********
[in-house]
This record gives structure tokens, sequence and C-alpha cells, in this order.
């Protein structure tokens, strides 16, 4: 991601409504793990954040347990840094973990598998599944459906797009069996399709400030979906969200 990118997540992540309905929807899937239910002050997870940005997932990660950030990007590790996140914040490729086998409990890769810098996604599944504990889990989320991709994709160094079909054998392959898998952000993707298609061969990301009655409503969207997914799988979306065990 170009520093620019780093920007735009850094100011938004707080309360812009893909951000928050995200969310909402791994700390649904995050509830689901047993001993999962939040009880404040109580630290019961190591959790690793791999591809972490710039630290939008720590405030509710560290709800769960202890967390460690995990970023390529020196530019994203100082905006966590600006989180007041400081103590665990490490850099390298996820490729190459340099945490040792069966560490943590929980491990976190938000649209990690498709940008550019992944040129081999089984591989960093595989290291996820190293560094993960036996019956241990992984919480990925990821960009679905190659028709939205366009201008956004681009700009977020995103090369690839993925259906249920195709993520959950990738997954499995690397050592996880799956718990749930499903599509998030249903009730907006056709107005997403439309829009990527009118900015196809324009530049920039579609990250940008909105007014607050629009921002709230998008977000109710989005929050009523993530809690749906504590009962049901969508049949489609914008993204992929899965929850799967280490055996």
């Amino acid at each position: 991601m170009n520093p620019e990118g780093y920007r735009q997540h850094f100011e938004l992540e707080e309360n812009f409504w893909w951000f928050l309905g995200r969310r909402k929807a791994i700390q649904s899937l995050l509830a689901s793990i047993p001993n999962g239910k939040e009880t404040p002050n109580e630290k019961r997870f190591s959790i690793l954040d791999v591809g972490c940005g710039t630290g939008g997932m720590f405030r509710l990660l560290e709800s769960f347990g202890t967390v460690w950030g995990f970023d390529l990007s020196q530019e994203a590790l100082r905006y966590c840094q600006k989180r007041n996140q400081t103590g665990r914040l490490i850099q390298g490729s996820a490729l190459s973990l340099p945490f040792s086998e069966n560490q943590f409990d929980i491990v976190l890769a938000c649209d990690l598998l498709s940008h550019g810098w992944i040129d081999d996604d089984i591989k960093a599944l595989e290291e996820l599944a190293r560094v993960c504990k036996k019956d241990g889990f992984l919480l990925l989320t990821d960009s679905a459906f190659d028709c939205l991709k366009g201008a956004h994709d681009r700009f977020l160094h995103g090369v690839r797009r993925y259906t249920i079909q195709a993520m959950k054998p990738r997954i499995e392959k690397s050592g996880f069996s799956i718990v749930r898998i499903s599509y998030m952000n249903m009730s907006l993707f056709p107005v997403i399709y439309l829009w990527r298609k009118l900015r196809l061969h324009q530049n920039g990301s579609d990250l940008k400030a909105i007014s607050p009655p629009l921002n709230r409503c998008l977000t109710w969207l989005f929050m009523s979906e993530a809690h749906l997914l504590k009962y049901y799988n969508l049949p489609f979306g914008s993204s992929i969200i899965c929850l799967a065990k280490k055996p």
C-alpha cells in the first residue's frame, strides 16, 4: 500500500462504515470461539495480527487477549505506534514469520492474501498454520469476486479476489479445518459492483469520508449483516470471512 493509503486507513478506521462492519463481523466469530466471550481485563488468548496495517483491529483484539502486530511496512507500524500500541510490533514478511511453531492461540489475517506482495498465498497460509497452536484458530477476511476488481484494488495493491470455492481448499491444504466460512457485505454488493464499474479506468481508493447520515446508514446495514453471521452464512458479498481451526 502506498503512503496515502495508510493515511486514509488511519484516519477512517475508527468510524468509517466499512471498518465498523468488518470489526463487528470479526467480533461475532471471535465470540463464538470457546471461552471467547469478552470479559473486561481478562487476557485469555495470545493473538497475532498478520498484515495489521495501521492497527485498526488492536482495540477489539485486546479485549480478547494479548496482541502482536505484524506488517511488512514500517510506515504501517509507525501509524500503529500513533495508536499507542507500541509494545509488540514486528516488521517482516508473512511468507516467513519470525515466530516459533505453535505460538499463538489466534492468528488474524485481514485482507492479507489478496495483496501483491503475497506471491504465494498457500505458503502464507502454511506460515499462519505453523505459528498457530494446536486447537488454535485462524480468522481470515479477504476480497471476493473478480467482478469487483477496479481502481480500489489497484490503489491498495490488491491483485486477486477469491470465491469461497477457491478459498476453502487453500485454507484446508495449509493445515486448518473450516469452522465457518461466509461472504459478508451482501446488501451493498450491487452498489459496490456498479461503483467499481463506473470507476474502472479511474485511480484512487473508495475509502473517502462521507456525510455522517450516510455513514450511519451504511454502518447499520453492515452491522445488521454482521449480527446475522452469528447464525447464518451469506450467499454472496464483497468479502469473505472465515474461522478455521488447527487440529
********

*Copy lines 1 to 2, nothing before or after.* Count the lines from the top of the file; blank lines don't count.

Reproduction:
[in-house]
This record gives structure tokens, sequence and C-alpha cells, in this order.